Regardless in what stage in your career you are in, whether that be newly entering or seasoned professional. You should always have an updated and presentable portfolio ready.
Those post focuses more specifically on picking what types of work to show in your portfolio, for a run down on what things (such as table of contents and etc.) should be included, check out what PR Daily had to add.
As much within today’s PR industry, there are multiple ways to go about this. In contrary to the traditional and classic hard copy portfolio, there are now ePortfolios. Though each has the freedom to choose the option that works best for them, it is often beneficial to have both. A hard copy is a good bring along to an in person interview, but when that is not available, sending a quick link to your ePortfolio gives the same effect.
Everyones experiences differ, so no two portfolios will ever look the same, making it difficult to give a clear guideline and expectation for a portfolio. But all portfolios should empower the same concept. Don’t underestimate work that you have done in the past. Even if a piece of work was not done specifically for a PR tactic, but still embodies the concept and strategic thinking behind PR, it should be added and can contribute value to your portfolio. This being said, just because you may have a piece of work that would work because it was done for PR work, but you are not able to passionately discuss the piece for a few minutes and talk about your strategy behind it and why and how you did what you did. Don’t add it. Yes, your pieces should be able to speak for itself and show effective PR skills, but along with this the presenter of the portfolio should also be able to show their train of thought on a more personal level and how they added their own personal brand. If you can’t do this for a piece of work; again, don’t add it.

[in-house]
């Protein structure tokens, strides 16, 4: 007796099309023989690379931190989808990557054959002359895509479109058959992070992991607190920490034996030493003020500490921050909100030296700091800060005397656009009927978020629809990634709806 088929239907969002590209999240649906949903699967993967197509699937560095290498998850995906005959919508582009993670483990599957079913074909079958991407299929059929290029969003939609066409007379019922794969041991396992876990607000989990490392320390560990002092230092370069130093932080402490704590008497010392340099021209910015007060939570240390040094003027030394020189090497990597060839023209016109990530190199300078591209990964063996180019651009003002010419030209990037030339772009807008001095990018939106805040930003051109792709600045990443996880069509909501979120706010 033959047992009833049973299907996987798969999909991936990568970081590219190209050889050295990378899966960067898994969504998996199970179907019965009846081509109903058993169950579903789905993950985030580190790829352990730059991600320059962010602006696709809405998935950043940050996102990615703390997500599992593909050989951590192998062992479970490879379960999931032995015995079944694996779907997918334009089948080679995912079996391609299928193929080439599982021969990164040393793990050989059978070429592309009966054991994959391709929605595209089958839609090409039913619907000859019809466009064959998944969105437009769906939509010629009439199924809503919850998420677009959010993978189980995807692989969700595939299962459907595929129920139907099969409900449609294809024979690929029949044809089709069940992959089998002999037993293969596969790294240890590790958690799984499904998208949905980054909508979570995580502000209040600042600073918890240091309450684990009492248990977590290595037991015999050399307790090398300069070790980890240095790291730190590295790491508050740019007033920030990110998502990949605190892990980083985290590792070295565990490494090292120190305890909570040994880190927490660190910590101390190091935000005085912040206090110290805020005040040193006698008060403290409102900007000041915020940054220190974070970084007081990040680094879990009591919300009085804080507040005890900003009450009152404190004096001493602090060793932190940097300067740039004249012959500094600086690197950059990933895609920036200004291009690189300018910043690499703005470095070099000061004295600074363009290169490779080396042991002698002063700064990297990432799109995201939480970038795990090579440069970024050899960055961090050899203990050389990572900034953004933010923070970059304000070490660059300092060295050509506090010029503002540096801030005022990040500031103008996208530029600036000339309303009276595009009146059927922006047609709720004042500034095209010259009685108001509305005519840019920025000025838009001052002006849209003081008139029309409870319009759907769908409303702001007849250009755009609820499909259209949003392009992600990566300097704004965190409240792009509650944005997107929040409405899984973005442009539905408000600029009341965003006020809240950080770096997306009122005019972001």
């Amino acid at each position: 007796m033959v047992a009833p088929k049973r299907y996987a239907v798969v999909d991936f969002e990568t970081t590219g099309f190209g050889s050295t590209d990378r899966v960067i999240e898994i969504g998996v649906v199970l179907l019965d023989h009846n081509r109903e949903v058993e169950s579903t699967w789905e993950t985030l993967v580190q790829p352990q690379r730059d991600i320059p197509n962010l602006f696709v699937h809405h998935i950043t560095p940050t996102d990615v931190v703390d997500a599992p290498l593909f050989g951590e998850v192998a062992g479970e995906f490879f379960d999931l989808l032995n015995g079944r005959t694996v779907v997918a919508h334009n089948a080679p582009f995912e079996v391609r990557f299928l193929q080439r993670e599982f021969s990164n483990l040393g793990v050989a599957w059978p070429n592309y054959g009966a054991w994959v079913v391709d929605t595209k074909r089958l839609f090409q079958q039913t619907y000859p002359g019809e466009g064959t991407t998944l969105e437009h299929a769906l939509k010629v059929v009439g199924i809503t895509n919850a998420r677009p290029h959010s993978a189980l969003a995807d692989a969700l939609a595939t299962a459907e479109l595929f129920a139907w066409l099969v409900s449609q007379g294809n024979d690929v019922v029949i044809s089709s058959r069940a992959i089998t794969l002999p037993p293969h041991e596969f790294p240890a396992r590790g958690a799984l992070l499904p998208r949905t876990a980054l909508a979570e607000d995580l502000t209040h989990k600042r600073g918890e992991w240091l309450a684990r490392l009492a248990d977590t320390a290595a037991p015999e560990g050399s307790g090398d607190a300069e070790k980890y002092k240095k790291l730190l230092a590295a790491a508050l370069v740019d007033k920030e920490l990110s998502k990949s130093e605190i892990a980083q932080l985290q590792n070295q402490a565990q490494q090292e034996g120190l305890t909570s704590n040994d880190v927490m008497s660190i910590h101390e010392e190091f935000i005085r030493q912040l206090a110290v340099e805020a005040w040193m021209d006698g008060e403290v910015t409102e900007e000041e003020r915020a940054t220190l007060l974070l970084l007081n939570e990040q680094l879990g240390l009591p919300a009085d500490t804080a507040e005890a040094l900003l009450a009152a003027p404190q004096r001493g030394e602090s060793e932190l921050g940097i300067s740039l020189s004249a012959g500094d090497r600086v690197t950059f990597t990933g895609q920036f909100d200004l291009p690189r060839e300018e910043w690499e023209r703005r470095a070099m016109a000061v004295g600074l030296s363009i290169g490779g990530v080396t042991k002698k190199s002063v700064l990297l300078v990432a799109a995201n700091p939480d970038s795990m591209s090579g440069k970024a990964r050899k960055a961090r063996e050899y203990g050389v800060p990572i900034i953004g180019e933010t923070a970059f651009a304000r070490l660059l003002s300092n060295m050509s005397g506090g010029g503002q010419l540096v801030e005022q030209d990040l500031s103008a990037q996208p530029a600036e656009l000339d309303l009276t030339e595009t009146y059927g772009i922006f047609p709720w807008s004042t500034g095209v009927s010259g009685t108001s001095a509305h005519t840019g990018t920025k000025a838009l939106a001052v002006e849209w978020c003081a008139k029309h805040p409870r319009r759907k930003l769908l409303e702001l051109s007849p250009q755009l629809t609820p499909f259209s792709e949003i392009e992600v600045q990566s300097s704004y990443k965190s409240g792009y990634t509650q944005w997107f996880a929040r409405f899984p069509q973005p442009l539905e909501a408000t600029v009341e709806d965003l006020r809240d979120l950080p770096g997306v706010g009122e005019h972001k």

Along with picking pieces that you are passionate about in your portfolio, also pick pieces that measure success. Even if pieces of worked you produced were not ending up being used, or if you only have hypothetical pieces of work to show, such as school work. Transform them to show real life implications. How these pieces could impact and measure success.
It is also suggested to keep extra work on file. If you happen to be interviewing with a potential employer and you have a piece of work that aligns well with the companies mission, but it is not in your portfolio. It would make your life easier to have all your past work on file and handy to switch out for another piece for this employer to see.
A PR portfolio is a great tool to have to showcase your work to potential employers or when in the running for a promotion. PR portfolio’s should evolve as you do as a professional. It should embody your professionalism along with your personal brand.